‘Creative’ drainage plan-A A +A
Monday, July 9, 2012
WHICH is better, firing off “creative” suggestions on solving the problem of flooding but never realizing these or presenting traditional drainage system solutions and also never realizing these? The first one is the Tomas Osmeña style and the second the Michael Rama style. As long as flooding continues to torment city residents, neither style is better.
Osmeña has a new idea on how to deal with flooding in Cebu City, this time supposedly with the help of Public Works and Highways Secretary Rogelio Singson (or is it the other way around?). “It’s a new system of addressing flooding. Using the main south highway, make a big hole and restore the road,” Osmeña was quoted by Sun.Star Cebu as saying.
The plan, which Osmeña said may be implemented in 2013, is to dig big water impounding holes or big box culverts below some roads. Rain water will then be directed into these culverts to be pumped out later. Osmeña said Singson already constructed such a hole in the old Fort Bonifacio area in Metro Manila. So it must be feasible.
Which is unlike the other “creative” method suggested by Osmeña when he was Cebu City mayor in 2007. Here’s the lead paragraph of a report written by then Sun.Star Cebu reporter Rene H. Martel in June of that year:
“Cebu City gets flooded easily because it has no rivers where rainwater could drain out. So Mayor Tomas Osmeña will make rivers out of streets to solve the problem. And he is not joking.”
“The problem with our drainage is that we have no rivers. Ang tubig mobalhin ra sa ubos. Low-lying areas get flooded. So we will make the road the river,” the report quoted him as saying.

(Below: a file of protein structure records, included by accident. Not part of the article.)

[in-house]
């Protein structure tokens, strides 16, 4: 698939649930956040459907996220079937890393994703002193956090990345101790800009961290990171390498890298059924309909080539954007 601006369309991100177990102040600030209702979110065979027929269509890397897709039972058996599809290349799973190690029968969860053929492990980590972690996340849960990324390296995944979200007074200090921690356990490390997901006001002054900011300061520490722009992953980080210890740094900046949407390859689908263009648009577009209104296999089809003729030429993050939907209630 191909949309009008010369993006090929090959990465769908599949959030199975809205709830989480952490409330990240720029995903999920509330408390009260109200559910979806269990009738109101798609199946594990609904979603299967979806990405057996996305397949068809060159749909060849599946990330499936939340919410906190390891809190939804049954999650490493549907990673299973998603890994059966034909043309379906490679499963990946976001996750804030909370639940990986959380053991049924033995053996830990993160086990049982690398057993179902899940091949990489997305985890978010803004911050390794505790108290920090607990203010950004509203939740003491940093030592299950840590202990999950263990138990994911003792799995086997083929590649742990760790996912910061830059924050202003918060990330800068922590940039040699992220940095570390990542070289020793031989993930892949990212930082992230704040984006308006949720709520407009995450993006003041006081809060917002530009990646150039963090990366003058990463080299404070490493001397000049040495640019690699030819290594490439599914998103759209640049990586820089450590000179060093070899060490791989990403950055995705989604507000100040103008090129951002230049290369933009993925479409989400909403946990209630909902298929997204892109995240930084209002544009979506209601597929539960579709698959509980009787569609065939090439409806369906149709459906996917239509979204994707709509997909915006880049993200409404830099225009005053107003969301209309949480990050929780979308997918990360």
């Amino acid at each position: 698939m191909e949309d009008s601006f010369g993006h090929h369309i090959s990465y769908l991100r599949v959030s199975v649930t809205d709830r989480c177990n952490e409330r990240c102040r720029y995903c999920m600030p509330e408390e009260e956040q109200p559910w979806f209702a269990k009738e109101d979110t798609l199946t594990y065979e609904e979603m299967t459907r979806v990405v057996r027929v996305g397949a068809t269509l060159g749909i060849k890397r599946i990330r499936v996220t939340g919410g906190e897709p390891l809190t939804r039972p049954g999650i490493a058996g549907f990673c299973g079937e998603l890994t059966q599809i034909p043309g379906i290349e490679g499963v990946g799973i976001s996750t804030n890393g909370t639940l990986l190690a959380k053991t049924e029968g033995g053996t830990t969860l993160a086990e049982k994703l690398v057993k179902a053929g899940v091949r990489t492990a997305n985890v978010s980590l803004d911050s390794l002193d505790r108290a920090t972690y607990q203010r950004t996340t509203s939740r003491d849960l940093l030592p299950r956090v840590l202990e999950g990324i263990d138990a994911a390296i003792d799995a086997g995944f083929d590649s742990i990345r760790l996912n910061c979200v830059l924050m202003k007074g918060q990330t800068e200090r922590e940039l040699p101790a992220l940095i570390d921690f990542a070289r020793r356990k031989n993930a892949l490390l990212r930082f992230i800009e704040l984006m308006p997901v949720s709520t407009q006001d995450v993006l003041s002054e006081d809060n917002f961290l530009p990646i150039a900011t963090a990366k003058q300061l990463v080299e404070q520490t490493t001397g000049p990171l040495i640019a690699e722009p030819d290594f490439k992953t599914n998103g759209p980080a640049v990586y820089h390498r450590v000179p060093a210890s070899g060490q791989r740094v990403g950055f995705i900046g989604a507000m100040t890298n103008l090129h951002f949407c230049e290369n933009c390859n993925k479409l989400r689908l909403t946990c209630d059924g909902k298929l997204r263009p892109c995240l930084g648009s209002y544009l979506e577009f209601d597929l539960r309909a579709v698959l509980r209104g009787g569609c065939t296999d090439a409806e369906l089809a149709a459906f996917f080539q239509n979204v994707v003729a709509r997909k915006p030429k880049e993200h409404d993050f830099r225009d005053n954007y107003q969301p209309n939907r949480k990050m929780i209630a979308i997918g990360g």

Under that plan, the City was supposed to redesign the streets so that its middle portion would be recessed. There, a “big, single-culvert drainage line” would be placed. The center of the road will also have gaps through which the water could flow down to the culverts.
In Osmeña’s view at that time, it is better to have a street that becomes a river, with water dissipating in half an hour, than have flooded streets.
While Osmeña sounded serious when he presented the plan to reporters, he didn’t get to the implementation stage because his obsession at that time was not the delivery of basic services but selling the South Road Properties and quarreling with other local government officials. But had he been able to practice what he preached, how would the city streets have looked like now?
That wasn’t the only plan of Osmeña, of course. He also thought of building “retarding dams” in strategic parts of the upland areas that would catch rain water “and let this trickle to the coastal areas at a controlled pace and volume.” Nothing also happened with that.
Rama, on the other hand, has a more traditional approach, which is the drafting of a drainage master plan that would “consider many factors,” including the presence of illegal structures along water ways before it can be implemented. He stated this when a flooding episode hit the city last year. He noted, though, that the plan needed to be coordinated with the city council and other government agencies.
In the end, like in the Osmeña proposal, nothing is also happening with it. Hopefully, the latest “creative” solution announced by Osmeña will be implemented by the Department of Public Works and Highways next year. Maayo na lang na kay sa wa.
Published in the Sun.Star Cebu newspaper on July 10, 2012.